Visiting the local farmers markets (I frequent the Upcountry Farmers Market, held in Kula every Saturday from 7-11 am) is also a good way to avoid tourist prices on produce (like what you’d pay at a roadside stand, for example) while supporting the local economy.

Now, I’m not one to advocate for scrimping on EVERYTHING when you’re on a trip like this, so definitely leave room in your budget for a few fun outings–maybe a kayak and snorkel trip, a whale watching tour, a SUP lesson, or even a chance to live out your Little Mermaid dreams.

Just know that you don’t have to shell out $8 for a loaf of bread–try a $5 organic loaf from Down to Earth or a $3 loaf baked locally by Home Maid Bakery–nor do you have to spend $500 per night on accommodation.

And you don’t have to throw down tons of cash on tours when exploring the treasures hidden along the Road to Hana is totally free (minus the gas).

Quick Tip: If you end up grocery shopping at Foodland (the local chain grocery store) be sure to join their Maika’i program to get the discounted prices (all you have to do is give them your phone number).

At the end of the day, Maui is only as expensive as you make it.

5. The Spirit of Aloha Is Real

Aloha is one of those beautiful words that has many deeply layered meanings–in fact, much of the Hawaiian language is like that. In my experience, the word aloha brings people together in love and is used to create connection and goodwill between people.

It’s used most commonly to say hello or goodbye, or as an expression of love.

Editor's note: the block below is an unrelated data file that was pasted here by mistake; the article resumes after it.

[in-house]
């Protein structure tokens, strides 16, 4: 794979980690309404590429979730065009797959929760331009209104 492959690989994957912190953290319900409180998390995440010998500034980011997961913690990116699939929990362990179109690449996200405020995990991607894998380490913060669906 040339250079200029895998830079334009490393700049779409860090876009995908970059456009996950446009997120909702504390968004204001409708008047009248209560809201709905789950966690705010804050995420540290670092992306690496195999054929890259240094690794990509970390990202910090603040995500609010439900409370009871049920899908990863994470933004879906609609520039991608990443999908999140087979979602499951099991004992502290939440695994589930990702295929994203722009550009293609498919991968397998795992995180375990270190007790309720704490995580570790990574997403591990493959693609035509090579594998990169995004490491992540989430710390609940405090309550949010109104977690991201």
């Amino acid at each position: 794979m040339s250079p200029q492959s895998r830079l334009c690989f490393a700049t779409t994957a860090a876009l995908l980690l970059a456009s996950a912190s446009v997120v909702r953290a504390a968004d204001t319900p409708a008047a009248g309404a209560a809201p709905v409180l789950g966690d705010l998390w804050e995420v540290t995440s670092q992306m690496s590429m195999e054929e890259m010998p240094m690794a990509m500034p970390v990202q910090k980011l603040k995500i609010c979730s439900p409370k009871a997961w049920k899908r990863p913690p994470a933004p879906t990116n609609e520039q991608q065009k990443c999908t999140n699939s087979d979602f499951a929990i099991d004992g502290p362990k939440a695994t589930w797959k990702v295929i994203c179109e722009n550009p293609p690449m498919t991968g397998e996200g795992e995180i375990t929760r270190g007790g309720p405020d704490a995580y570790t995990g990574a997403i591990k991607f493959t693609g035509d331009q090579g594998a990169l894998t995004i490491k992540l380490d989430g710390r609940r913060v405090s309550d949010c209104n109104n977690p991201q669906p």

More precisely, though, here’s what aloha really means:

For those who follow the path of Huna, or are fortunate enough to live in Hawai’i, it is common for us to use the word Aloha. We use it in greetings and farewells and in expressing love. But the word means even more, it is a way of life.

Besides these common meanings, the word Aloha holds within itself all one needs to know to interact rightfully in the natural world. These insights describe an attitude or way of life sometimes called “The Aloha Spirit” or “The Way of Aloha”.

The spirit of Aloha was an important lesson taught to the children of the past because it was about the world of which they were a part. One early teaching goes like this:

Aloha is being a part of all, and all being a part of me. When there is pain–it is my pain. When there is joy–it is also mine. I respect all that is as part of the Creator and part of me. I will not willfully harm anyone or anything. When food is needed I will take only my need and explain why it is being taken. The earth, the sky, the sea are mine to care for, to cherish and to protect. This is Hawaiian–this is Aloha!

(Excerpt from The Deeper Meaning of Aloha)

You’ll hear the word aloha everywhere you go, and you’ll feel it, too. The people of Maui really do radiate the loveliness that is captured in this single powerful word.

Don’t be surprised when perfect strangers sing it to you while a big smile stretches across their face, when they let you into traffic while flashing you a shaka out their car window, or when they “talk story” with you while referring to you as brother, sister, auntie or uncle.

In Maui, everyone is ‘ohana and everyone shares in the aloha.

It’s a feeling that, once you experience it firsthand, will hold a place in your heart forever. Very much like the island of Maui itself!

Have you traveled to Maui? What other tips would be helpful for people to know before visiting?